As part of its work on energy policy and sustainable development in Indonesia, the Global Subsidies Initiative (GSI) of the International Institute for Sustainable Development (IISD) publishes a regular briefing on issues related to energy subsidies.
This paper explores the concept of financial sustainability and proposes a framework to analyze electricity sectors based on this concept. Financial sustainability, as defined here, includes assessment of factors that directly present a cost—such as pricing electricity below the cost of production—in addition to those which may lead to additional costs in the future, such as an inability to make investments to respond to changes in demand.
This paper seeks, where possible, to quantify the costs of subsidies and external costs so that the impact of these policies can be understood. By way of comparison, the costs are presented alongside analysis of the costs and impacts of solar and wind energy.
Ontario has successfully implemented its policy to put an end to coal use in 2014. This energy transition has become “the single largest GHG reduction measure in North America”: since 2007, when coal accounted for about 25 per cent of its electricity generation, Ontario has reduced its greenhouse gas emissions by approximately 34 Mt or 17 per cent.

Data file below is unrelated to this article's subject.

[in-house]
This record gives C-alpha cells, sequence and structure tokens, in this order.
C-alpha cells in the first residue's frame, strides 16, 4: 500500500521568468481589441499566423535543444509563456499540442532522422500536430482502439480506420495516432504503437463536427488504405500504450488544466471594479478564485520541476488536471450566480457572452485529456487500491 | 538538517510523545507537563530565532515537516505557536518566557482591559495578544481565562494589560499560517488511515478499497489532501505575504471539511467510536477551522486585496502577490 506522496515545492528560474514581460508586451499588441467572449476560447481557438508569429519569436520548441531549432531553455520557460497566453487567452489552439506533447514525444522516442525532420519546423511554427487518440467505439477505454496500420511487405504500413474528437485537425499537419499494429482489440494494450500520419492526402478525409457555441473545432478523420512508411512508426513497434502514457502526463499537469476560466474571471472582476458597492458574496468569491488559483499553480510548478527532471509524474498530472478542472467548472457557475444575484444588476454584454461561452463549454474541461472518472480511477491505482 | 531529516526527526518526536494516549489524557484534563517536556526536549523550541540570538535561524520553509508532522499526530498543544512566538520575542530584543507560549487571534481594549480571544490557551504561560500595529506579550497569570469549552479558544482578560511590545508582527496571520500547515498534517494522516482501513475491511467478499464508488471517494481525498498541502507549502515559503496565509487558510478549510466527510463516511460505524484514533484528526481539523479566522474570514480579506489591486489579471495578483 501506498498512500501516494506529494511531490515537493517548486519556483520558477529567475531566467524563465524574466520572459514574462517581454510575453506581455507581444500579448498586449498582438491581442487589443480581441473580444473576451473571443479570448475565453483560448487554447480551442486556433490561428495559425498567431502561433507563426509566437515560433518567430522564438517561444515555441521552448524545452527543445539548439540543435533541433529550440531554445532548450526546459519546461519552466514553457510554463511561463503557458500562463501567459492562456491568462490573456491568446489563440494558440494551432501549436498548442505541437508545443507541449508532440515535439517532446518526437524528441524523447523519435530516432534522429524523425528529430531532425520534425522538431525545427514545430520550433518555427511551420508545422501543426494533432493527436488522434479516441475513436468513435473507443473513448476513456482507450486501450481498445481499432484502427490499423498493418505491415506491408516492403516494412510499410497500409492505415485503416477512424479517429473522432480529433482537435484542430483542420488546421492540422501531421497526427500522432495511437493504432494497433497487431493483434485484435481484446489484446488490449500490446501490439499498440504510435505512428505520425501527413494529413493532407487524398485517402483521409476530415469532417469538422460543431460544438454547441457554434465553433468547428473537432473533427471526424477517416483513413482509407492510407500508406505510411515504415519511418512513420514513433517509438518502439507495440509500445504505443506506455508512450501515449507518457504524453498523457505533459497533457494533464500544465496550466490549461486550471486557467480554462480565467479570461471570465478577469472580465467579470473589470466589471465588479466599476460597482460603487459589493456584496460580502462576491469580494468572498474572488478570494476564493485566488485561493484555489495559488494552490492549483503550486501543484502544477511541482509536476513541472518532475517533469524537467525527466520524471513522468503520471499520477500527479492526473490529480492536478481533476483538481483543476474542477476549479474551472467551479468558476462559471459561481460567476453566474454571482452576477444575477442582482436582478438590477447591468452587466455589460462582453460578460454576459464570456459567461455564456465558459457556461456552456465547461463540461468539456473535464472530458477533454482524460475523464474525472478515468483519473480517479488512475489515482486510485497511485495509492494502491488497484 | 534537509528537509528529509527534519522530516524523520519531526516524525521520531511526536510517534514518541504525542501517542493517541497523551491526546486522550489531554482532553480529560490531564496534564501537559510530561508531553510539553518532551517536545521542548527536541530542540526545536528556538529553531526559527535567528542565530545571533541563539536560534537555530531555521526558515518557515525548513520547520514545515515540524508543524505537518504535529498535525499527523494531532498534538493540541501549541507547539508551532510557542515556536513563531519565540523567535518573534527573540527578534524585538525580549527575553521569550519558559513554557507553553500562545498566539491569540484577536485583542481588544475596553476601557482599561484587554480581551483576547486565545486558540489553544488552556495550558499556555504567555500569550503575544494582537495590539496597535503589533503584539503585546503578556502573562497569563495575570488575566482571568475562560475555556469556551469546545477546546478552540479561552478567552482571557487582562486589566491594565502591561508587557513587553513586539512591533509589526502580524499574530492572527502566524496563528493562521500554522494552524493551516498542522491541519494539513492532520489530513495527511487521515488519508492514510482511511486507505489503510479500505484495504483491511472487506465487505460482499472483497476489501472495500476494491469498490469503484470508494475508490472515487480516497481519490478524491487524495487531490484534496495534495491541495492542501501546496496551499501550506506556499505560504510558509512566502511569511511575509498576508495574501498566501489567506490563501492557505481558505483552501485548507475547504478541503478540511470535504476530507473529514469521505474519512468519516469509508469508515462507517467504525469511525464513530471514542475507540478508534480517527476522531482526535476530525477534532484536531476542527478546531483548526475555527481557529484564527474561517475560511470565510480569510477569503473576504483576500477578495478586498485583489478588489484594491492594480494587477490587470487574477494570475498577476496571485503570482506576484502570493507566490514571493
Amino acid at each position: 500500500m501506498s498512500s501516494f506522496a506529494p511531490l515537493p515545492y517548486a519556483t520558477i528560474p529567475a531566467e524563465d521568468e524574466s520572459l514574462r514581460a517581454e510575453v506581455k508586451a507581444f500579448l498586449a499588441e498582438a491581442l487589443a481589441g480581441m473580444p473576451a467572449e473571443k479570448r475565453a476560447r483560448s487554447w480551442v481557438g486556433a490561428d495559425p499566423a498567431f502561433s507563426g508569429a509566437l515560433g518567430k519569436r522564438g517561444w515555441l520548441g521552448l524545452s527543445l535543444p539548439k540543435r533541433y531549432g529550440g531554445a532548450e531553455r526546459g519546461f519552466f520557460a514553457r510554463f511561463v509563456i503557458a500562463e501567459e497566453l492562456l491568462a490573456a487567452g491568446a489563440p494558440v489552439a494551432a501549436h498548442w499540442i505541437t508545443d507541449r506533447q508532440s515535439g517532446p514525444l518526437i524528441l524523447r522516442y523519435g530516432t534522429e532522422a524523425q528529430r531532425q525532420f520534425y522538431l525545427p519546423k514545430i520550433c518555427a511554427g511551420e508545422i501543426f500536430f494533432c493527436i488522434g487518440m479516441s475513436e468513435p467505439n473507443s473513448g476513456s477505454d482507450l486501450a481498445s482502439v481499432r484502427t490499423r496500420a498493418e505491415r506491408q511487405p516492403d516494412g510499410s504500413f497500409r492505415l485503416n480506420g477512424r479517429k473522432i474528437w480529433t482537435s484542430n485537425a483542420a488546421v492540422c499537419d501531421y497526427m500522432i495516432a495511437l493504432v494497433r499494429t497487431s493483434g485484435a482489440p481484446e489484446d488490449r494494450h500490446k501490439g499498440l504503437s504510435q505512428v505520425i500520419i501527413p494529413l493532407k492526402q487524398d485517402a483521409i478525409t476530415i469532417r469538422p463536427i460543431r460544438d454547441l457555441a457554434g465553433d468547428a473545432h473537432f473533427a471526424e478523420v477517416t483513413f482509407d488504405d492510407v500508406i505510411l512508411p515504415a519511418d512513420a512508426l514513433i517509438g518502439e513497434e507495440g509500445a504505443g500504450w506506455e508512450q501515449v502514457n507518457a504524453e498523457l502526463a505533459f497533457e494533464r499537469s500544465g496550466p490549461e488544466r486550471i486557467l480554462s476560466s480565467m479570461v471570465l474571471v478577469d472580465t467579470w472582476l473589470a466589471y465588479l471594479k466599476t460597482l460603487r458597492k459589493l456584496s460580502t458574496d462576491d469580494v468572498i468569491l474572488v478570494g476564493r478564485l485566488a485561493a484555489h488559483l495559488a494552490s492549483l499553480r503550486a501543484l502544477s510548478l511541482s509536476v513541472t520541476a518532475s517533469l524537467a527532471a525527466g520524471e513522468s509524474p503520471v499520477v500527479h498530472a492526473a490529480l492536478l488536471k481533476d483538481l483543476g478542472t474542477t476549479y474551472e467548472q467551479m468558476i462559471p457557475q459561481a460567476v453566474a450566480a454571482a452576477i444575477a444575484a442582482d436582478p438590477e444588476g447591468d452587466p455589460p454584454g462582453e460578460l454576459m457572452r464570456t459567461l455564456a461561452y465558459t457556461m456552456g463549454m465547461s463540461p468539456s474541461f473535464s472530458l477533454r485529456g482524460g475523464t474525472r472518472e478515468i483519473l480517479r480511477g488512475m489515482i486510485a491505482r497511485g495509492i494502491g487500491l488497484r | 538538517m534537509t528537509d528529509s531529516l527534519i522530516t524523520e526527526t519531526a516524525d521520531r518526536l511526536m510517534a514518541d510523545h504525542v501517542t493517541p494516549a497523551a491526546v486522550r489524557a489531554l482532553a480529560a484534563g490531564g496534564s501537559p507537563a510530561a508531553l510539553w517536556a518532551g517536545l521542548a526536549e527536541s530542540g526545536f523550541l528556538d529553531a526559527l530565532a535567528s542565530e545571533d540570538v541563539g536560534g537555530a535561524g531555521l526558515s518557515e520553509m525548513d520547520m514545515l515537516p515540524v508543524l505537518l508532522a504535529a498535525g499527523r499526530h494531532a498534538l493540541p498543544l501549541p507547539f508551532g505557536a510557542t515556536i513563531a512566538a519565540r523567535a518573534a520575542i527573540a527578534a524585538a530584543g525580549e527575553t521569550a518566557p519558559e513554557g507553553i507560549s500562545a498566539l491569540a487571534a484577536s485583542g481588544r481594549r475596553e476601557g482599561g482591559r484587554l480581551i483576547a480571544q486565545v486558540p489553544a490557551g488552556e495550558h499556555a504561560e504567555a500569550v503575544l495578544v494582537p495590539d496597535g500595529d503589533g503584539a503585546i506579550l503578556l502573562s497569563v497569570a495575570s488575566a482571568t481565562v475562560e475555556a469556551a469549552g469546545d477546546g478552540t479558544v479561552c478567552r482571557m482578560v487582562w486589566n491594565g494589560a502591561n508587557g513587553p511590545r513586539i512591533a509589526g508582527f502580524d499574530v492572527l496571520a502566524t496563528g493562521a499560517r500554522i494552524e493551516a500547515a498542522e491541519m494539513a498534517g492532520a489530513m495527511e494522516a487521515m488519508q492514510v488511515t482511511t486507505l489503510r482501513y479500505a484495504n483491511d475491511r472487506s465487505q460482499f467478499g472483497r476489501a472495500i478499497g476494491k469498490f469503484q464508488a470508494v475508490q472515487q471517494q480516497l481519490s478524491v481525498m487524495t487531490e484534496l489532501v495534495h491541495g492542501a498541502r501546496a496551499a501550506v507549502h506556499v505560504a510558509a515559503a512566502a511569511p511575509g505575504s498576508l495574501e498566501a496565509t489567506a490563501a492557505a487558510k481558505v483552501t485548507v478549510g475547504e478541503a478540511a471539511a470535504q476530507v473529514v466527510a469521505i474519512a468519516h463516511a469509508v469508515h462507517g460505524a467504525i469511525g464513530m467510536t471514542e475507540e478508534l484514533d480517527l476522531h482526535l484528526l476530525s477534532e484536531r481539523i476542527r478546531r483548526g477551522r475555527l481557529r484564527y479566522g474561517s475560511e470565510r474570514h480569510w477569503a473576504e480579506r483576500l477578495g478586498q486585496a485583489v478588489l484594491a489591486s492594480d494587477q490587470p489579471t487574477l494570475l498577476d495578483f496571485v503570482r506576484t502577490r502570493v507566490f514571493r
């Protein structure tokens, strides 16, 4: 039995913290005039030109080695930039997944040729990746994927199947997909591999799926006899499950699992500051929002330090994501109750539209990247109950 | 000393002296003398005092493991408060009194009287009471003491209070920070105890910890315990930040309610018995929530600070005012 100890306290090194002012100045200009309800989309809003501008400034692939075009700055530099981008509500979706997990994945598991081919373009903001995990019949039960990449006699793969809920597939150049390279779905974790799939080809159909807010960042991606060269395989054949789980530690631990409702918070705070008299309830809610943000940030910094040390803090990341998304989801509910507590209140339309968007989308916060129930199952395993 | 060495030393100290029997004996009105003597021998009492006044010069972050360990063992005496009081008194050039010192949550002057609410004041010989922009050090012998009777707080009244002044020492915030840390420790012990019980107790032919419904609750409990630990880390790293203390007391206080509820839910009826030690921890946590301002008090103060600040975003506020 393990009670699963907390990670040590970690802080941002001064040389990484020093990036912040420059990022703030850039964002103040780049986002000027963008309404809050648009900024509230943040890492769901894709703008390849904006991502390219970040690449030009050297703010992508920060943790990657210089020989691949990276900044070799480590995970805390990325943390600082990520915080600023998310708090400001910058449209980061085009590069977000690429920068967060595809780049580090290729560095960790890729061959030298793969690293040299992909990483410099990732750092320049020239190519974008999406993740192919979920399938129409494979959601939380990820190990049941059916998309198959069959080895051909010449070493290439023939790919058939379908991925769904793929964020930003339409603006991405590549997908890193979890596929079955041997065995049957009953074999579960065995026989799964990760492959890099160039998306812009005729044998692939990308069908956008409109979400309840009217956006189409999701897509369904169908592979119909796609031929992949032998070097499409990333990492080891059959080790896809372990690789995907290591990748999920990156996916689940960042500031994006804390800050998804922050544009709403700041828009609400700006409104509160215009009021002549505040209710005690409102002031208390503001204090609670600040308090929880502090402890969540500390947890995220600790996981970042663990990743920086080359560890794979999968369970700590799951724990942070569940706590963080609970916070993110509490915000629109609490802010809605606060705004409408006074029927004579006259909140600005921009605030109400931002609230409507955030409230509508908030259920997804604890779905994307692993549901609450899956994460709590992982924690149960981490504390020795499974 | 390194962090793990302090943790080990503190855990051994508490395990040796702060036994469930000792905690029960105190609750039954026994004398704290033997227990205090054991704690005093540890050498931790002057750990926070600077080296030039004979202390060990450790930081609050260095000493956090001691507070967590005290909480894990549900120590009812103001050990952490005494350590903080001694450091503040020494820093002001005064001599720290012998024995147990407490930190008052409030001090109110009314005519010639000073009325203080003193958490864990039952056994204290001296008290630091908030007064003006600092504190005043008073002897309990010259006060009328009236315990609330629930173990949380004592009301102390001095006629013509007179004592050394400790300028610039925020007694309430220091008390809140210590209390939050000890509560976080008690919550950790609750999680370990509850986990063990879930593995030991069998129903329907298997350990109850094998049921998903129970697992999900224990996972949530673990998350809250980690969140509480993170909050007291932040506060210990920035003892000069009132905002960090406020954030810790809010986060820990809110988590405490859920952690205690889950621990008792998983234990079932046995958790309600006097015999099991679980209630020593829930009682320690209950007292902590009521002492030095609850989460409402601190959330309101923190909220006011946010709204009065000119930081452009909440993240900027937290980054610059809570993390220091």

This report maps out the context, magnitude, trends and impacts of India’s energy subsidies. It aims to enhance transparency and dialogue on energy choices in India and to help track shifts in government support from fossil fuels to renewables.
India is the world’s second most populous country and the world’s third largest economy—and it continues to grow at a rapid pace. It is also undertaking enormous efforts to provide modern energy products and services to millions of households living in energy poverty. In years to come, it will therefore have to deal with a substantial increase in the demand for energy. How will this demand be met?